2. How would you describe KFC’s international strategy? Which cross-border synergies can KFC reap and how locally responsive is the company? KFC’s international composition provides an exemplary mix of international entry strategies. The company enters a foreign market either by a greenfield entry by establishing a company-owned foreign subsidiary (21 %) or by a joint venture (10 %) (figure 10.2 in the book). However, in most of the cases, KFC expands it global franchise-network (69 %). In Latin America, KFC illustrates this mix, too. The entries into Mexico and Puerto Rico, accessed firstly because of their geographical and social proximity to KFC’s home country, were established through company-owned subsidiaries, where small markets in the Caribbean were opened up by franchisees. The country differences in KFC’s distribution channels have effect on the way the company is able to reap cross-border synergies between it’s Latin American country units and its local responsiveness in each country. An interesting discussion point here would be why: in general, franchisees are less able to build on global synergies yet are more locally responsive, where more integrated company-owned subsidiaries provide more means for the corporate center to capture cross-border synergies yet could be less receptive to country-specific demands. This is illustrated by the case example of Pepsi interfering in KFC’s franchise operations in an attempt to capture more synergies, and the resistance of the franchisees that followed. First, the teacher can handle the synergies that KFC can capture by using the business model tool from Chapter 5. When handling this question, figure 10.5 (‘forms of cross-border synergies) can be used as a slide template. Cross-border synergies can be reaped by leveraging resources, integrating activities and aligning positions. The resources KFC can leverage are mainly intangible. Students could come up with the following examples:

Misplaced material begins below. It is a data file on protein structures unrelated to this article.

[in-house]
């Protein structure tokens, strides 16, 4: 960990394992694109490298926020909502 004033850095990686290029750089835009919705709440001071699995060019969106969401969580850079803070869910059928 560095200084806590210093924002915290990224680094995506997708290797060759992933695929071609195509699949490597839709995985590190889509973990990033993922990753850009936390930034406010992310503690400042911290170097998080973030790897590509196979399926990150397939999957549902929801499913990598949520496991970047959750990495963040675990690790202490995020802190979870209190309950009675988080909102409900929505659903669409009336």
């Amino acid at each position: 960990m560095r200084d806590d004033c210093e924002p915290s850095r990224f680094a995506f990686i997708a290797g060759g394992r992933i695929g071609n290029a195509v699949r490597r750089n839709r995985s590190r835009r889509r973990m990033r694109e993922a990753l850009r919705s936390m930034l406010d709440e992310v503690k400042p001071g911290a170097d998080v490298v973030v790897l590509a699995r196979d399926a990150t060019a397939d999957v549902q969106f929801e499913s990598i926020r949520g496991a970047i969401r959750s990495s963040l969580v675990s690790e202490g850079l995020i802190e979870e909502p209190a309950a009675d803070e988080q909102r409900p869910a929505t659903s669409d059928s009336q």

Relationships: Connections and bargaining power with suppliers; especially with the soft drink manufacturer (which would probably be a global brand: PepsiCo); Knowledge: Marketing know-how, expertise in customer service, embedded food preparation techniques, advertising insights, supply and stocking management intelligence; Capabilities: Preparation skills, service abilities, purchasing capabilities, interior decorating competences; Attitude: The ‘Colonel Sanders home-cooked Kentucky Fried Chicken’ service and style-mindset. The following activities hold possibilities for cross-border integration: Operations: Packaging of food and drinks, sharing of other materials (napkins, ketchup containers etc.), food preparation (standard recipe and assembling handbooks); Outbound logistics: Distribution standards, maybe even shared physical distribution, for instance in the Caribbean; Marketing and sales: Some advertising could be typically conducted from the US-based head office or a sub-regional office; * Service: Service standards, uniforms, restaurant interiors; * Procurement: Purchasing lists, supplier selection criteria, supplier contract standards; * Human resource management: Recruitment processes, training programs, function profiles, * payment schedules;
* Research and development: This would typically be centralized in the US; * Infrastructure: Financial systems, internal accounting and reporting standards, quality criteria and programs. Furthermore, cross-border synergies could be reaped by aligning the following positions: Position towards cross-border customers: KFC having the same brand, image and menu in every country could be very appealing for tourists and business travelers; Position towards cross-border competitors: Global rivals dominate the international fast-food business, so to be able to deal with these competitors some sort of global positioning towards them should be established. Secondly, it is inevitable that KFC has to deal with certain...
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